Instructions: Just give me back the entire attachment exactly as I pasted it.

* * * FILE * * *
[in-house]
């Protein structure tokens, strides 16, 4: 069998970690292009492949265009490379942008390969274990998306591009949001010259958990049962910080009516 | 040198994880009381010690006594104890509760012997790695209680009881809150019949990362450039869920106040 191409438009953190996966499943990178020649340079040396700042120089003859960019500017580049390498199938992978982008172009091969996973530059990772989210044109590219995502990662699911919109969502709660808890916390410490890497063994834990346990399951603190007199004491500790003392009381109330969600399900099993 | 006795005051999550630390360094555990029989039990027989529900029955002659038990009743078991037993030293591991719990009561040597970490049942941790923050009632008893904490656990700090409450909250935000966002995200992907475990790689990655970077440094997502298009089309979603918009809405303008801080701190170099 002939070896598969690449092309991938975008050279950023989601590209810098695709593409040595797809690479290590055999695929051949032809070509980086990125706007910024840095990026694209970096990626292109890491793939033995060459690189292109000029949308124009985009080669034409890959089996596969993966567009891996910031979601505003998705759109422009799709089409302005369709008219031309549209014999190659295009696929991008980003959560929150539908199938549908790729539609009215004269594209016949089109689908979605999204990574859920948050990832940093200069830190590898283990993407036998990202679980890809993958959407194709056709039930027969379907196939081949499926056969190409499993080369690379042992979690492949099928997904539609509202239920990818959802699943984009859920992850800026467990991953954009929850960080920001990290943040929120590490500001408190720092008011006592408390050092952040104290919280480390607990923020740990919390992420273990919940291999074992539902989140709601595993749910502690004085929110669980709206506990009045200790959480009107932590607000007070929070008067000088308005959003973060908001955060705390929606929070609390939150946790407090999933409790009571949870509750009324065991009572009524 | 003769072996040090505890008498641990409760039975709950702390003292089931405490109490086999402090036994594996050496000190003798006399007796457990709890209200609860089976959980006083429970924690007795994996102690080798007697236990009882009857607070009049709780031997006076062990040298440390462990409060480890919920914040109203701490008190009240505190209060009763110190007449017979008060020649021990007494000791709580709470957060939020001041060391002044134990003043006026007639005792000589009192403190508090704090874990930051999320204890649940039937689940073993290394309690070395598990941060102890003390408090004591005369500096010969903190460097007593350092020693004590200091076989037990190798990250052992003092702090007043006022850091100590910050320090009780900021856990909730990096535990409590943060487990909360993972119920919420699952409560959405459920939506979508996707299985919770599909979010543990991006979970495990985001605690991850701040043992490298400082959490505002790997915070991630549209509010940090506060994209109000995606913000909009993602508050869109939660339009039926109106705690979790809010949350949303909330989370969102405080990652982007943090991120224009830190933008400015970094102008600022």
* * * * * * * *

[in-house]
């Protein structure tokens, strides 16, 4: 069998970690292009492949265009490379942008390969274990998306591009949001010259958990049962910080009516 | 040198994880009381010690006594104890509760012997790695209680009881809150019949990362450039869920106040 191409438009953190996966499943990178020649340079040396700042120089003859960019500017580049390498199938992978982008172009091969996973530059990772989210044109590219995502990662699911919109969502709660808890916390410490890497063994834990346990399951603190007199004491500790003392009381109330969600399900099993 | 006795005051999550630390360094555990029989039990027989529900029955002659038990009743078991037993030293591991719990009561040597970490049942941790923050009632008893904490656990700090409450909250935000966002995200992907475990790689990655970077440094997502298009089309979603918009809405303008801080701190170099 002939070896598969690449092309991938975008050279950023989601590209810098695709593409040595797809690479290590055999695929051949032809070509980086990125706007910024840095990026694209970096990626292109890491793939033995060459690189292109000029949308124009985009080669034409890959089996596969993966567009891996910031979601505003998705759109422009799709089409302005369709008219031309549209014999190659295009696929991008980003959560929150539908199938549908790729539609009215004269594209016949089109689908979605999204990574859920948050990832940093200069830190590898283990993407036998990202679980890809993958959407194709056709039930027969379907196939081949499926056969190409499993080369690379042992979690492949099928997904539609509202239920990818959802699943984009859920992850800026467990991953954009929850960080920001990290943040929120590490500001408190720092008011006592408390050092952040104290919280480390607990923020740990919390992420273990919940291999074992539902989140709601595993749910502690004085929110669980709206506990009045200790959480009107932590607000007070929070008067000088308005959003973060908001955060705390929606929070609390939150946790407090999933409790009571949870509750009324065991009572009524 | 003769072996040090505890008498641990409760039975709950702390003292089931405490109490086999402090036994594996050496000190003798006399007796457990709890209200609860089976959980006083429970924690007795994996102690080798007697236990009882009857607070009049709780031997006076062990040298440390462990409060480890919920914040109203701490008190009240505190209060009763110190007449017979008060020649021990007494000791709580709470957060939020001041060391002044134990003043006026007639005792000589009192403190508090704090874990930051999320204890649940039937689940073993290394309690070395598990941060102890003390408090004591005369500096010969903190460097007593350092020693004590200091076989037990190798990250052992003092702090007043006022850091100590910050320090009780900021856990909730990096535990409590943060487990909360993972119920919420699952409560959405459920939506979508996707299985919770599909979010543990991006979970495990985001605690991850701040043992490298400082959490505002790997915070991630549209509010940090506060994209109000995606913000909009993602508050869109939660339009039926109106705690979790809010949350949303909330989370969102405080990652982007943090991120224009830190933008400015970094102008600022």